On completion of this module you will be able to:
Other useful guides that can help you with research skills.
Why do I need to know about keywords?
How do I know which keywords to use in my search?
The first step is to consider the key concepts in your topic. Consider the following topic:
“How can green roofs and facade greening improve the urban environment?”
|Green roof||facade greening||Urban environment||Broader terms to consider|
|roof gardening||living walls||urban planning||green building|
|living roof||green walls||urban design||green design|
|vertical gardening||urban life||sustainable living|
AND will narrow your search. Useful when your keywords are quite common and you need to be specific.
OR will broaden your search. Useful when your terms are very specific and you need to cast a wide net.
NOT eliminates a word from your search. Useful when you get two terms often found together and you are only interested in one.
Combining Boolean Operators
You can combine Boolean operators into longer search strings. The search below can be entered like this:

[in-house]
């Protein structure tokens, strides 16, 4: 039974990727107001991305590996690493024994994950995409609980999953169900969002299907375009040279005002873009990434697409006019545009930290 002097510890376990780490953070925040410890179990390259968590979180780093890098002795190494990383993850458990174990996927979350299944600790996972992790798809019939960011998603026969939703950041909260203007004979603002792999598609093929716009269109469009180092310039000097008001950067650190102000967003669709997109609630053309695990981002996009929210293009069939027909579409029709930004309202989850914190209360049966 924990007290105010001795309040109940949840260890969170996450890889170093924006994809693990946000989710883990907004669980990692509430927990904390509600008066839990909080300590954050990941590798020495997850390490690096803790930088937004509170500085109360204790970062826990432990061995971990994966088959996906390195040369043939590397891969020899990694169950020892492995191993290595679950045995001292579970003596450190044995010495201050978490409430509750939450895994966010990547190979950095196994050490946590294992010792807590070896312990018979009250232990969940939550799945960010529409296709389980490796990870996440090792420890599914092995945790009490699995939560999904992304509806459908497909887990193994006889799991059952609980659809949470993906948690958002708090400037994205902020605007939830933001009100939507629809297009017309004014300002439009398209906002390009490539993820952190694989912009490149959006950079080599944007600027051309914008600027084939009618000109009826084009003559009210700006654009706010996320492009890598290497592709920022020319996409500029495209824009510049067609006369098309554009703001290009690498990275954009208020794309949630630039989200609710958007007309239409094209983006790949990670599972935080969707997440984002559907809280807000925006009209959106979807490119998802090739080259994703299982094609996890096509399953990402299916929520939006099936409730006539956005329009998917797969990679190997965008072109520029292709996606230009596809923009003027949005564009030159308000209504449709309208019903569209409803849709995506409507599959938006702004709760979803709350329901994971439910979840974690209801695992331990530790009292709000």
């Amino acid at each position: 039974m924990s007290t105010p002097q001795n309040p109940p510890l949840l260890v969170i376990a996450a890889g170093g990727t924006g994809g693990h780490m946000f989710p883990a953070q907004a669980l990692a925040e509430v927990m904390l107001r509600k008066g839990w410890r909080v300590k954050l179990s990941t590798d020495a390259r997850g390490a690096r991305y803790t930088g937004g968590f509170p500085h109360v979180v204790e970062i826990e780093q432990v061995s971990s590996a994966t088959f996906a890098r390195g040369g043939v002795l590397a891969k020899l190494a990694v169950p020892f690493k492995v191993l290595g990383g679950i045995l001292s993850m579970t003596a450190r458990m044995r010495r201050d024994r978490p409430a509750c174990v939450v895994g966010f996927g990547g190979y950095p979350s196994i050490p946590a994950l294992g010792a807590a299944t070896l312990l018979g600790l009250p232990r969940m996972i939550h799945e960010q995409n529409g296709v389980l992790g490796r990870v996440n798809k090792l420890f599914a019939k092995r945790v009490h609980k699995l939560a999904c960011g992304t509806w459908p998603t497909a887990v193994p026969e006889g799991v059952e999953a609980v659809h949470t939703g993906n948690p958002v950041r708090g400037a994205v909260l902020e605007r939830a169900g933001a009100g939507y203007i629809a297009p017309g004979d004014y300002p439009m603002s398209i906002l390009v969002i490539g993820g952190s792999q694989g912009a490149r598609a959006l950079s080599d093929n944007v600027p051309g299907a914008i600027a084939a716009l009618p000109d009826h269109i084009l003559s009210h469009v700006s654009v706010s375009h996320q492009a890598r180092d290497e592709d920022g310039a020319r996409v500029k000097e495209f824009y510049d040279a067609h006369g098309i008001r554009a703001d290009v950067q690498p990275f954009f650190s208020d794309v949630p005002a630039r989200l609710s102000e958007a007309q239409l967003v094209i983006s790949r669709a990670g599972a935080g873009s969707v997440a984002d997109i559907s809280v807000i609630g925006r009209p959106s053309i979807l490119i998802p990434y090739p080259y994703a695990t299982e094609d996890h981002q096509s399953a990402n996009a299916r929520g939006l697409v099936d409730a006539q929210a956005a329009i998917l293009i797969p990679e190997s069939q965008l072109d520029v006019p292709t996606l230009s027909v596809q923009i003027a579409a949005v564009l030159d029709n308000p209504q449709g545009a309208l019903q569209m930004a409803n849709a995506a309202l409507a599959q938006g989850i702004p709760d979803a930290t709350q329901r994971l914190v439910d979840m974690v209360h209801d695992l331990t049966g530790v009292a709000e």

("green roofs" OR "facade greening") AND "urban environment"
It will return results containing green roofs and urban environment and also facade greening and urban environment
Using two different operators in the same search string? Employ brackets:
Use quote marks when searching for a phrase (more than one word). For example: "water shortage", "climate change"
This will ensure the search is for the exact phrase rather than two separate words and will hence return specifc results and save you time.
The wildcard symbol '?' will match any single character (although some databases and catalogues use the "*" symbol for a wildcard as well). For example, wom?n will include women and woman.
Use the truncation symbol '*' (asterisk) to help you search for alternate forms of your keywords. For example, child* will include child, children, children's.